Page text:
Can you expand on this? I've not run into similar problems myself.

[1] RESTful Web Services correctly inherit and use HTTP as their interface.

[2] http://en.wikipedia.org/wiki/Domain-driven_design


The resources attached to URIs do not need to be directly related to the underlying data model implementation. The interface which you provide to a client-side developer should closely match their domain and not just your implementation [2]. Provide useful abstractions.

Great point. I think this is where I get hung up a lot. Its just too much work sometimes to try and imagine how people will consume your API. In a perfect world people should have to ability to mash up your data to create any kind of application they want and so we tend to drill straight down to the fine-grained model. It feels easier since we have already figured out that model, now all we need is a URL structure to also represent it.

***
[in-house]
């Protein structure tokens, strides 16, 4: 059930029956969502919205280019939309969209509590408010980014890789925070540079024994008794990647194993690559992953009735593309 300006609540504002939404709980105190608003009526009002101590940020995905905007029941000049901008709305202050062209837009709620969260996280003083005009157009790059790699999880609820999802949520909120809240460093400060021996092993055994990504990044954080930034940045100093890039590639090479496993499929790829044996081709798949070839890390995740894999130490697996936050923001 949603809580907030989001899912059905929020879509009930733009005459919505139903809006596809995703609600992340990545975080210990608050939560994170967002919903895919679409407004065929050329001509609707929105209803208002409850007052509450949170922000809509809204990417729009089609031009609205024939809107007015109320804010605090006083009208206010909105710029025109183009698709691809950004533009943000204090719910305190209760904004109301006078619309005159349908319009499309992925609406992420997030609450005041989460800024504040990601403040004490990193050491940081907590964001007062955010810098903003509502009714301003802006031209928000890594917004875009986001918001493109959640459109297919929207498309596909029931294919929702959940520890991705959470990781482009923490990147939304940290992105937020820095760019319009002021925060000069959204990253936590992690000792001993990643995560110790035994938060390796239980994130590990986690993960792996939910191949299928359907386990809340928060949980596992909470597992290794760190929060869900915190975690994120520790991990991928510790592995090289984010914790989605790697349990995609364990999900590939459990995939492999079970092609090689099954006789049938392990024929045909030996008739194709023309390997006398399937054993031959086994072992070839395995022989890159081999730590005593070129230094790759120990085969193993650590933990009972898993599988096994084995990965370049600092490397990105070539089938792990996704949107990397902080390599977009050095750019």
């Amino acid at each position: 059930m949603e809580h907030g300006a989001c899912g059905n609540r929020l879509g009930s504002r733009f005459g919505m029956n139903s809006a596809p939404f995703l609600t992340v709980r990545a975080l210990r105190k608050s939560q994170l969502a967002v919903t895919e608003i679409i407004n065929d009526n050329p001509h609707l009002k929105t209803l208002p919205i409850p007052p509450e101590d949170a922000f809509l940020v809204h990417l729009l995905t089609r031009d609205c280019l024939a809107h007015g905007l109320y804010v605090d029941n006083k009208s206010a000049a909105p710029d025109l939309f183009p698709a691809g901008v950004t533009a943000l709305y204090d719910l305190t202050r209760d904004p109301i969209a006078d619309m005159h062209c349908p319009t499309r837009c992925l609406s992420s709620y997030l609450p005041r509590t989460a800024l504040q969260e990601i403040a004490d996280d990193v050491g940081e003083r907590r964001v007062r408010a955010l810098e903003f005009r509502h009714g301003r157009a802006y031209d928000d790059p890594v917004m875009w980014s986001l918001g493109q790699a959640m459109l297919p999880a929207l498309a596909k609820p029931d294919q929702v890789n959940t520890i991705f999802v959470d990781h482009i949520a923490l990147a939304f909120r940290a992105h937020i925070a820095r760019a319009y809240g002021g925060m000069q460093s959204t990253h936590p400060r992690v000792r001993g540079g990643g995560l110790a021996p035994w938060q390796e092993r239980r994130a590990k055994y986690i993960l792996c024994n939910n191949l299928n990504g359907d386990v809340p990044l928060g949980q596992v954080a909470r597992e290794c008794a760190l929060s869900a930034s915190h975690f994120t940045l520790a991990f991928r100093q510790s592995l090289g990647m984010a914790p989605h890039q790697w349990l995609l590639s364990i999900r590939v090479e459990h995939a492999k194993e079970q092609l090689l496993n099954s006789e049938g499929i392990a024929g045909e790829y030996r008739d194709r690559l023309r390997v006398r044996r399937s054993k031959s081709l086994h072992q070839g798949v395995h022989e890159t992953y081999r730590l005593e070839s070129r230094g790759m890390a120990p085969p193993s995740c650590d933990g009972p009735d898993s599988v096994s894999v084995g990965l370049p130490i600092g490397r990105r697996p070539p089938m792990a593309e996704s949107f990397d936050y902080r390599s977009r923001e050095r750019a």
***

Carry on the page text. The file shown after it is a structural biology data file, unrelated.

But, when I explore creating a model which represents the consumer's domain I feel like its really dang close to RPC. Basically I end up slipping the opposite direction I did before. Why not just make every API call have it's own resource representation? FullCatalogWithAuthors might as well be GetFullCatalogWithAuthors.


Exactly, this is just the case of a poorly-designed, lazily-implemented REST API. Good APIs generally can't be auto-generated from some ORM model definition, which is what it sounds like the one mentioned in the OP did.


Regarding your experiences with the Silverlight app, I don't see that as a case against REST at all. IMO, it's perfectly reasonable to have a view which returns some kind of aggregate resource, while still having endpoints for each individual resource. Or including "sub-resources" as full objects instead of arrays of URIs, or letting the consumer specify their preferred depth of recursion.